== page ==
Academic journal article African American Review

"'Ruse It Well": Reading, Power, and the Seduction Plot in the Curse of Caste

Academic journal article African American Review

"'Ruse It Well": Reading, Power, and the Seduction Plot in the Curse of Caste

Article excerpt

Readers of fiction in the United States during the 1860s immediately would have recognized the narrative conventions that Julia C. Collins uses to unfold the "dark mystery" (14) of her novel--the story of the ultimately tragic courtship and marriage of Claire Neville's parents, Richard and Lina. In chapters five through 13, Collins presents this story-within-a-story as a fully formed, conventional seduction plot, which might be schematized in its generic terms as follows. The two lovers meet as total strangers to one another and tumble into infatuation at first sight. They quickly pledge their love, heedless of their imperfect knowledge of each other's character or social standing. When their impetuous promises of the heart prove socially untenable, the lovers enter into an elopement opposed by family and community, and facilitated in particular by deception of a parent. They retreat to a remote cottage where they are further isolated from community regulation or contact. Once there, the male lover abandons his new--and newly pregnant--bride. She, upon learning that he has deserted her, promptly succumbs to a lingering and intensely sentimentalized death in childbirth, casting her innocent babe defenseless on the world. Collins flags the full range of this predictable plot for her readers in the very first conversation between Claire's parents. Lina worries, "[P]erhaps you would cease to love me, and, if so, I should die," while Richard swears in response, "I will never desert you, so help me God!" (20). Heavy foreshadowing, this: he will desert, and she does die.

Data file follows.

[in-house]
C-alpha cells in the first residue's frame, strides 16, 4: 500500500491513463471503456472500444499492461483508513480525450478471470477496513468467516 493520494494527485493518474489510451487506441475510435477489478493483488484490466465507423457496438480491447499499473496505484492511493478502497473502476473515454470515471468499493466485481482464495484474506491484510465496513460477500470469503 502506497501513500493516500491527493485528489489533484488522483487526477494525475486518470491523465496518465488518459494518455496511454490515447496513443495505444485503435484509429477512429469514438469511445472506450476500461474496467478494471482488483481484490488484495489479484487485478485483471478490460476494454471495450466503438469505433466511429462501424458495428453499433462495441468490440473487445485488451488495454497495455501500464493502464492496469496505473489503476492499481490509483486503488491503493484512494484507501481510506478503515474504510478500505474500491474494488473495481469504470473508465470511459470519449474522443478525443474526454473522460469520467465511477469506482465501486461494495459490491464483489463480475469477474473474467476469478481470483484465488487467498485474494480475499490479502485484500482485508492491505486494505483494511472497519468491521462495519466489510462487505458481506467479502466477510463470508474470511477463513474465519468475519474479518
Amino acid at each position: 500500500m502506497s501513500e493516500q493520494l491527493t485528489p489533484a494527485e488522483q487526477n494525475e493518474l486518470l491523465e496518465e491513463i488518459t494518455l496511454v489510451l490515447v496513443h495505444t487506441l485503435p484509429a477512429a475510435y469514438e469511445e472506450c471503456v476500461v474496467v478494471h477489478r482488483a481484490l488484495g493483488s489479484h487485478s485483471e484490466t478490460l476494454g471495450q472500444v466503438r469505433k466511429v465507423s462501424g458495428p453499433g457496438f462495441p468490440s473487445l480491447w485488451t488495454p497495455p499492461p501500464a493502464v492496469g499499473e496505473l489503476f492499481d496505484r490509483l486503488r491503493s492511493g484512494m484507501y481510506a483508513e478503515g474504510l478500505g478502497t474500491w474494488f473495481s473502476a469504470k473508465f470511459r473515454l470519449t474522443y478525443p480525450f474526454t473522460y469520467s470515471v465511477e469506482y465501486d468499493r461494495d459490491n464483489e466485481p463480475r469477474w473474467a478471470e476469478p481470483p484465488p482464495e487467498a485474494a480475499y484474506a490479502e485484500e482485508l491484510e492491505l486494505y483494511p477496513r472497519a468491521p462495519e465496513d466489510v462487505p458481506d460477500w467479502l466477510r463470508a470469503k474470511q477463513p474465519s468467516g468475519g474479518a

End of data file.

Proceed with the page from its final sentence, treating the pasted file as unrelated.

As any reader of The Curse of Caste then or now must testify, though, while Collins crafts the story of Richard and Lina to arrive at each of the formulaic stations of the seduction plot, she nonetheless enormously complicates that most well-worn narrative of mid-century popular American fiction. She expands the cast of characters, calls their intentions into question, redeems the seducer, and silences his victim--invoking the established conventions of the seduction novel it often seems, only to thwart and deconstruct them. In this dance with literary formula and reader expectations, Collins participates in an engagement with mainstream novelistic genre that recent critics have identified as exemplary of antebellum fiction (and, to a lesser extent, crafted autobiography) authored by African American writers. Seeking to explain and to revalue the predilection of these early fiction writers for sentimental romance--a predilection once derogated as insufficiently political and overly obsequious to mainstream precedents like Stowe's Uncle Tom's Cabin--critics such as Robert Reid-Pharr argue that "one cannot understand how sentimentality operates" in antebellum African American literature, "unless one also understands the methods of its contestation" (90). In a similar vein, Ann duCille proposes that antebellum fiction "often misdiagnosed by critics as sentimental melodrama" in fact creates "an ideologically charged space" by juxtaposing" 'the real' and 'the romantic,' the simple and the sensational the allegorical and the historical" (18).

This important critical movement--toward a more nuanced understanding of the work of mainstream sentimental form in antebellum African American fiction--resonates with a similar quest on the part of US literary historians to account for the relevance of seduction novels in the early Republic. Collins's choice of the seduction plot framework for her novel, as well as its romantically aristocratic Old South setting, may seem jarringly out of touch with the epoch during which she wrote it, oblivious to the momentousness of the year 1865 in the history of African America. But scholars of late-18th-century US literature confront a similar disconnect between historical moment and literary form when they puzzle over the obsession of the founding fathers with the novels of Samuel Richardson, or wonder at the unilateral triumph of Susannah Rowson's formulaic seduction novel Charlotte Temple among American readers just after the Revolution. …

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